The Prids’ third album Chronosynclastic has a distinctly different vibe from its predecessors. Although the band’s sound still maintains their dark post-punk and shoegaze leanings, there’s a lively feel to the songs in this album. It’s melodies have a little more bounce to them, as if a wave of brightness soars over their once field a gray. After a few minutes of digging around on the internet, it all made sense. Before this album’s conception, the band experienced a highway accident that left some of the members injured and their gear destroyed. Yet they were able to push through with the help of their fans and their strong will to persevere, resulting in this wonderful album. This feeling of triumph is something that shines through in the songs of Chronosynclastic.
As I’ve always noted from reviewing their previous material, it comes to no surprise that the guitar work and the blending of noise effects and textures in this record is still top-notch. The Prids have a way of weaving their sonic elements into something beautiful no matter how harsh or gritty in isolation they may be. With a subtle use of synths they’ve always been able to put a little bit of glow to their songs. For this album however, they’ve used the blend vocals from Frederickson and La Fave in almost all of the songs. The resulting effect provides a dreamier feeling that contrasts well with their dark template. Opening tracks “Hide Your Thoughts” and “When I Look” are good examples of this, with the guitars lining almost seamlessly with the rhythms and the jagged shoegaze effects.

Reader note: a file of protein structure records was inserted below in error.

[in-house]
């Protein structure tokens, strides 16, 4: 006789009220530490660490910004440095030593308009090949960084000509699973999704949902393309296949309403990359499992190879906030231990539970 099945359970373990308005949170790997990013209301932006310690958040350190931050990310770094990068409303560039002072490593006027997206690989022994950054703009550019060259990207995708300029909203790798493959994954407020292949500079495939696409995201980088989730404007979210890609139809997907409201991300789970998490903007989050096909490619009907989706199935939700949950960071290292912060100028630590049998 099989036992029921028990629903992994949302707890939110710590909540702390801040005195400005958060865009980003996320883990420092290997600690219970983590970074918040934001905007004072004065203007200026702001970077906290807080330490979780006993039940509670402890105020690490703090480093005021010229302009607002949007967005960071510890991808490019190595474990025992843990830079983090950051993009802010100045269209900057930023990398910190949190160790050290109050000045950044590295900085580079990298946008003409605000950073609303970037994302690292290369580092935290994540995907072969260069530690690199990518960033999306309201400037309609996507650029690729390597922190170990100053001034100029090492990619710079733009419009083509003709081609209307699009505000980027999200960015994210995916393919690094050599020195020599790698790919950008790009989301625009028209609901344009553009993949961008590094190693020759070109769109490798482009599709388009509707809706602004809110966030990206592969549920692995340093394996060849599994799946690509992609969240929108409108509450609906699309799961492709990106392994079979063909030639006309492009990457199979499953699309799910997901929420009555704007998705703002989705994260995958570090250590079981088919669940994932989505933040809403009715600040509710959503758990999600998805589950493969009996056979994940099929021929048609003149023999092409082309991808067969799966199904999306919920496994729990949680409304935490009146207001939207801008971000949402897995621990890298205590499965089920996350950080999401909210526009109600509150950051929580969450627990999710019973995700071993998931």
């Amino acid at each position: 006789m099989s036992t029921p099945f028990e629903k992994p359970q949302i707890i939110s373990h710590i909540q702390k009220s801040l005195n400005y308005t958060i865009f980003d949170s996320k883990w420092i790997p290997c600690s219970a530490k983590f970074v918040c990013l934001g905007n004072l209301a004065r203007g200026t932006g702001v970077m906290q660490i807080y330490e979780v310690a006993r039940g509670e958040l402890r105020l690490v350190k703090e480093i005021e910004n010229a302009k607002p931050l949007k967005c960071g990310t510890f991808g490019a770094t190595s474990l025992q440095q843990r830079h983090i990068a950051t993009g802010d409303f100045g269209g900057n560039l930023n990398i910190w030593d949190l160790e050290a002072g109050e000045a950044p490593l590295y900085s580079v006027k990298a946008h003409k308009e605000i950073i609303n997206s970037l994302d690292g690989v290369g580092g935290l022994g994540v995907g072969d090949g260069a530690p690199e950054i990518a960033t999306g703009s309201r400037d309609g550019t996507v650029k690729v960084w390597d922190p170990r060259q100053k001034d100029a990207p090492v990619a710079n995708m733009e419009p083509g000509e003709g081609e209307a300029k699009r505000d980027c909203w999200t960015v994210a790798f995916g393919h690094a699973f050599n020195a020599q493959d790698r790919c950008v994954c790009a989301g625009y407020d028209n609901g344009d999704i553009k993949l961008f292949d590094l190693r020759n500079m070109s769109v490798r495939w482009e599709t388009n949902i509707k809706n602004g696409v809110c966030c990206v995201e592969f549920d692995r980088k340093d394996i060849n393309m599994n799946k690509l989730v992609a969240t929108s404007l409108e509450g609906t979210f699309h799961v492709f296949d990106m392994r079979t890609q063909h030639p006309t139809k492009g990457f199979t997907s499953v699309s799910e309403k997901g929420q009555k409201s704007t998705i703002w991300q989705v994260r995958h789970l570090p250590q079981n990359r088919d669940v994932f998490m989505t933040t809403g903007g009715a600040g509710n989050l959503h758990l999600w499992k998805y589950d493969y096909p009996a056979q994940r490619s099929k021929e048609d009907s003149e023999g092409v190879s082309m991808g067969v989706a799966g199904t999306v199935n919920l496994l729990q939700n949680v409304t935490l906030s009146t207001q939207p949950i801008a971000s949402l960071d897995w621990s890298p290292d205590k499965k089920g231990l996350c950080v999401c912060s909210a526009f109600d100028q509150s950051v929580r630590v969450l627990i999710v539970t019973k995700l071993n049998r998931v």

Fourth track “Break” surprised me as something completely unique from what came before. It has a preppy melody, where its hopeful synths and soaring riffs overpower their dark textures, something that’s a first in their discography so far. “Desolate” is also a unique one – with Fredericksen performing its hazy vocals solely. There’s a steel guitar line here that gives it a folky-introspective vibe. Couple that with a melody that’s akin to a lullaby, and we have the dreamiest song from The Prids so far.
By the closing track I’ve also been getting some 90’s rock vibes like to The Smashing Pumpkins and a few grunge hints in “I’ll Wait” and “In the Fall”. Adding even more to the many wonderful surprises in this record. Chronosynclastic may have been wrought with setbacks, but it ultimately is a triumphant album. One that boasts their best material by far.